If your reconsideration is denied (currently 87 percent of such appeals are denied), you may request a hearing before an administrative law judge. Often a hearing is your best chance of receiving a disability allowance, because an administrative law judge, while bound by the same rules and regulations as the state disability agency, has much more room for independent interpretation of the medical evidence.
Also, the judge will receive professional input from the disability attorney representing your case, should you choose to appear with representation, as well as any medical or vocational experts that the judge has chosen to have appear (one of your attorney's jobs will be to respond to hypothetical situations brought up by one of these experts, or to cross examine the testimony that they deliver to the judge).
Most claimants, for a variety of reasons, should consider getting a Social Security representative (an attorney or a non-attorney advocate) who is familiar with Social Security rules and regulations. As with any other court, it is usually a good idea to have a representative who knows the specic law and regulatory framework.
Claimants who appear unrepresented will generally be at a strong disadvantage, even in being able to interpret the information contained in their own file (which will be made available to them if they appear alone, so that they may examine the evidence that has been accumulated at all the prior steps of the process).
If your disability hearing before an ALJ (administrative law judge) is denied ,you may file an appeal of this decision to the Appeals Council (note: not many decisions are reversed there), and after that your only course would be Federal Court.
However, it should be stated that some individuals will pursue all appeal levels, be denied at each, and then will later begin the process all over with a new claim and be granted benefits. With SSD and SSI disability claims, persistence can often result in ultimately being approved for benefits.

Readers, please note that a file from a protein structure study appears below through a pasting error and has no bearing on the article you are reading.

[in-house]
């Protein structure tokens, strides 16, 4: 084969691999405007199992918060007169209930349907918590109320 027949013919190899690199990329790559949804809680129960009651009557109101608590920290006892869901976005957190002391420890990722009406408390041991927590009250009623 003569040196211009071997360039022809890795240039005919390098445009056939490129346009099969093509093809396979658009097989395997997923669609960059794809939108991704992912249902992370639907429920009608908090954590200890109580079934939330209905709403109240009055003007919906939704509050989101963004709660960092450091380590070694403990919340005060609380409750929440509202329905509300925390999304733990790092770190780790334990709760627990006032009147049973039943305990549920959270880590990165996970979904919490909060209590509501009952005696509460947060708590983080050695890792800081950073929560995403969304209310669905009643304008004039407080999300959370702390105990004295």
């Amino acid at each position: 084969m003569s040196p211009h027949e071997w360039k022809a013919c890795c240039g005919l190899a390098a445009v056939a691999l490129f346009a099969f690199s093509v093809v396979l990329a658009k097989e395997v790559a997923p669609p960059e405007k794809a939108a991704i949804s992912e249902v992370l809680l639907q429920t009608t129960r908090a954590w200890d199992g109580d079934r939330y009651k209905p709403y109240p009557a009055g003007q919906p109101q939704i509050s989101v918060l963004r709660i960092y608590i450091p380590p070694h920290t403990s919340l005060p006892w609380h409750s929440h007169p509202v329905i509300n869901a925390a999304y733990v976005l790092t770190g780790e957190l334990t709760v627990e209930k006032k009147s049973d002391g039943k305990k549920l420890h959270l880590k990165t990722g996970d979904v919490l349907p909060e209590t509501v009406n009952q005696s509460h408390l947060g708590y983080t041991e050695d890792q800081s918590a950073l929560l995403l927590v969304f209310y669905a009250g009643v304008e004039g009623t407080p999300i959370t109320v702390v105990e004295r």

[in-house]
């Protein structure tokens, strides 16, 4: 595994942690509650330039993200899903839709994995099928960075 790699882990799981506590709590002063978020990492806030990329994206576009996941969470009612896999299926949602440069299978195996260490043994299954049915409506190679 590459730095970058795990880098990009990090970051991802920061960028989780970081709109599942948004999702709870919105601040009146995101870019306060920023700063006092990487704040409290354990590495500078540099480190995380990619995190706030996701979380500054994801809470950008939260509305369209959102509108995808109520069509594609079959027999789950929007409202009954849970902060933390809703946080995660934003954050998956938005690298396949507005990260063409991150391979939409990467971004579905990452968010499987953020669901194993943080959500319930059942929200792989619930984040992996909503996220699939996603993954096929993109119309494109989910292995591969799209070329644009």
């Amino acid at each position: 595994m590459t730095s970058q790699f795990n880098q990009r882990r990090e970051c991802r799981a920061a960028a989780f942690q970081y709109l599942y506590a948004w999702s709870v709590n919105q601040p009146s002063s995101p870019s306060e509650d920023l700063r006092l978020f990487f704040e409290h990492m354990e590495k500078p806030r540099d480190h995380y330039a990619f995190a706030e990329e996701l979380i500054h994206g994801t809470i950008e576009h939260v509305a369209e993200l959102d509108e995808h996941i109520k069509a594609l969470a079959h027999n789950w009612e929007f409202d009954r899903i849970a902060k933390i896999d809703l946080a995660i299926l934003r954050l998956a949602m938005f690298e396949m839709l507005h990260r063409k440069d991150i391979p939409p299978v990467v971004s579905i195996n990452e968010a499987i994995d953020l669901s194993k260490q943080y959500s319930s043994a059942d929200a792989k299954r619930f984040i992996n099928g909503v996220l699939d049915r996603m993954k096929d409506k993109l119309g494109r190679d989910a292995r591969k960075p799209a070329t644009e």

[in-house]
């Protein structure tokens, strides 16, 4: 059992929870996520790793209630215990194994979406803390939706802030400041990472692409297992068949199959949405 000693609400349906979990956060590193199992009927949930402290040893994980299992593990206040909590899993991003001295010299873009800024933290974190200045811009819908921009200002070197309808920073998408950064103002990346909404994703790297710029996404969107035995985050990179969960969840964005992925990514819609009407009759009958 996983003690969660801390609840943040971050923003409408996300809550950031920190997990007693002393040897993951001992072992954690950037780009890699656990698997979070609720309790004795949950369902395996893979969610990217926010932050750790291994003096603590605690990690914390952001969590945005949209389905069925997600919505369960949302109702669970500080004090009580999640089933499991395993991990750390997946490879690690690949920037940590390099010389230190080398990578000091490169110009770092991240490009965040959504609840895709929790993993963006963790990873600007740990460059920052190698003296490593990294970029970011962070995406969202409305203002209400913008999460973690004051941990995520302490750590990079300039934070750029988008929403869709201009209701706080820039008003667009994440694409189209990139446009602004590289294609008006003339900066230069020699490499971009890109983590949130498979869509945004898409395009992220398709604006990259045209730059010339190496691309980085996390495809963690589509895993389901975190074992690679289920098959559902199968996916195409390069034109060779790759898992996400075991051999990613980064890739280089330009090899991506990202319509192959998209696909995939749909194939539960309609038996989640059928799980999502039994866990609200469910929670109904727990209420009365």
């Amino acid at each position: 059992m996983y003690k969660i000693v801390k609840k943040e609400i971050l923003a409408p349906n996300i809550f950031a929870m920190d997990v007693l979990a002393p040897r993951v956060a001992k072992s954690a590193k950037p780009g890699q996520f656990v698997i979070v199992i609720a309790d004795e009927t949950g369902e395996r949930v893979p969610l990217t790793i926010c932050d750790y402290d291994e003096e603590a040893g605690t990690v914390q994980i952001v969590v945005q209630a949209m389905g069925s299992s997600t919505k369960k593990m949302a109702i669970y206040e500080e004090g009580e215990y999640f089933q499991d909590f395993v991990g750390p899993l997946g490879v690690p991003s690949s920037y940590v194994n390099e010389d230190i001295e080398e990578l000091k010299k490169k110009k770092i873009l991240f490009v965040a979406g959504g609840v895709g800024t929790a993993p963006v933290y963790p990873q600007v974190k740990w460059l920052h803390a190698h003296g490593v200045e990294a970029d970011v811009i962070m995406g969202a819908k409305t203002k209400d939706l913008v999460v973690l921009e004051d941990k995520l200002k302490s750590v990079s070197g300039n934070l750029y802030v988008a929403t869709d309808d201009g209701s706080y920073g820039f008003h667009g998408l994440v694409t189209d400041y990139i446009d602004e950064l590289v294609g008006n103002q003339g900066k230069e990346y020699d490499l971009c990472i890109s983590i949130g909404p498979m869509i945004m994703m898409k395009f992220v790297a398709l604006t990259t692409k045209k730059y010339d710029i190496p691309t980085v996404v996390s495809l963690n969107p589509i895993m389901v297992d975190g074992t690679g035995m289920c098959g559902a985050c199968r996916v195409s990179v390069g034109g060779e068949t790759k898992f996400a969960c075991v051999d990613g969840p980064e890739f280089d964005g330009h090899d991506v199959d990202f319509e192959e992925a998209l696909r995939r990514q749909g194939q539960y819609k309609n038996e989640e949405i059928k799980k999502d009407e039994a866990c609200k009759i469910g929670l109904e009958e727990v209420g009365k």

Return to: SSDRC, or the Questions, Answers, Tips, and Advice page
Individual Questions and Answers
SSD and SSI are Federal Programs
The title II Social Security Disability and title 16 SSI Disability programs operate under federal guidelines and, therefore, the program requirements--medical and non-medical--apply to all states:
Alabama, Alaska, Arizona, Arkansas, California, Colorado, Connecticut, Delaware, Florida, Georgia, Hawaii, Idaho, Indiana, Illinois, Iowa, Kansas, Kentucky, Louisiana, Maine, Maryland, Massachusetts, Michigan, Minnesota, Mississippi, Missouri, Montana, Nebraska, Nevada, New Hampshire, New Jersey, New Mexico, New York, North Carolina, North Dakota, Ohio, Oklahoma, Oregon, Pennsylvania, Rhode Island, South Carolina, South Dakota, Tennessee, Texas, Utah, Vermont, Virginia, Washington, West Virginia, Wisconsin, Wyoming
Recent approval and denial statistics for various states can be viewed here:
Social Security Disability, SSI Approval and Denial Statistics by state
Special Section: Disability Lawyers and unnecessary claim denials